Geek

Apple Spends More Than $30 Million on Amazon's Cloud Every Month, Making It One of the Biggest AWS Customers

Slashdot - Mon, 04/22/2019 - 10:41
As Apple and Amazon compete for a greater share of consumer dollars and attention, they also have a particularly intimate business relationship: Apple is spending more than $30 million a month on Amazon's cloud, CNBC reported Monday, citing citing people familiar with the matter. From the report: Apple's cloud expenditure reflects the company's determination to deliver online services like iCloud quickly and reliably, even if it must depend on a rival to do so. [...] In a February job posting, Apple said it was looking for someone who could "lead and architect our growing AWS footprint." Indeed, that expenditure is on track to expand. At the end of March, Apple's spending was on track to average more than $30 million per month in the first quarter of 2019. That would be more than 10 percent higher than a year earlier, according to two people familiar with the spending. If Apple's AWS use stays at those levels for the rest of 2019, its annual spending would exceed $360 million. Apple spent approximately $350 million in 2018, one of these people said.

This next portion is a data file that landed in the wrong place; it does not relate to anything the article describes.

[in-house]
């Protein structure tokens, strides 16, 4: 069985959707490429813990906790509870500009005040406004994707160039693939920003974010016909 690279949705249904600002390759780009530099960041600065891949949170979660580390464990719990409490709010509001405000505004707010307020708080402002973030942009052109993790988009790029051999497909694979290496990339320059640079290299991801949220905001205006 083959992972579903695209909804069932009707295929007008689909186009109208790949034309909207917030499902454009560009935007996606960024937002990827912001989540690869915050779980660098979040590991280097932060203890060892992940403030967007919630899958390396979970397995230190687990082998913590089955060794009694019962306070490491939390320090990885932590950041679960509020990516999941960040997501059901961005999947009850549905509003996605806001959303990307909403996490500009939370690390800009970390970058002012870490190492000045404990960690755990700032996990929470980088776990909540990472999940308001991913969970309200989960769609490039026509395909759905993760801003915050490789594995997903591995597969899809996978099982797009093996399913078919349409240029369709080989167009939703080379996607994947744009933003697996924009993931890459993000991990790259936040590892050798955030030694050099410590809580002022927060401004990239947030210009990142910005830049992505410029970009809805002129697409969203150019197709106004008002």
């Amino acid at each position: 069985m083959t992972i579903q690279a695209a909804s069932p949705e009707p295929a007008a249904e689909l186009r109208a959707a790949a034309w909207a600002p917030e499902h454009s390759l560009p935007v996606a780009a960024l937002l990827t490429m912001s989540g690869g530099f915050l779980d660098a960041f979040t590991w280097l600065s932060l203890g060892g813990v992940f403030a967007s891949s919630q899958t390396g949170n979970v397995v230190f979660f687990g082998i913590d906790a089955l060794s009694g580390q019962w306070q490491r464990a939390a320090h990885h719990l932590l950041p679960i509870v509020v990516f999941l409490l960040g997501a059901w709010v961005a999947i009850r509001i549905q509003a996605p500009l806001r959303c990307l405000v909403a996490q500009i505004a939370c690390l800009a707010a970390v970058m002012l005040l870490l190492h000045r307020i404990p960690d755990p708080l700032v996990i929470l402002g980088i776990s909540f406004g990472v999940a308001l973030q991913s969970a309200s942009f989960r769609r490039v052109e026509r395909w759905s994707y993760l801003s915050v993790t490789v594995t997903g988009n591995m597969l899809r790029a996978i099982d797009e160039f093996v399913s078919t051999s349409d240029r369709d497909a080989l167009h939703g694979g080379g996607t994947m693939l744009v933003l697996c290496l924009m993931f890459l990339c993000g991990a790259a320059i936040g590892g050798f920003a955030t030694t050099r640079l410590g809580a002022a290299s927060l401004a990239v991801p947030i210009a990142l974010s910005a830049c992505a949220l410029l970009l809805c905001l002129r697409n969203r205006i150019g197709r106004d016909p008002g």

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WSJ: Samsung delays Galaxy Fold launch in US until ‘at least next month’

9to5Mac - Mon, 04/22/2019 - 10:34

According to the Wall Street Journal today, Samsung is officially delaying the Galaxy Fold launch in the US until further notice following some major display issues that popped up last week. Yikes.

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Tim Cook shares four stunning Shot on iPhone nature photos for Earth Day

9to5Mac - Mon, 04/22/2019 - 10:12

A Tim Cook Earth Day tweet has shown off four ‘Shot on iPhone’ nature photos. These show two penguins against a mountain backdrop, a tiny frog sitting in a flower (above), a close-up of a snake and a giraffe beneath a tree on an open plain with rain in the background …

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EU Votes To Create Gigantic Biometrics Database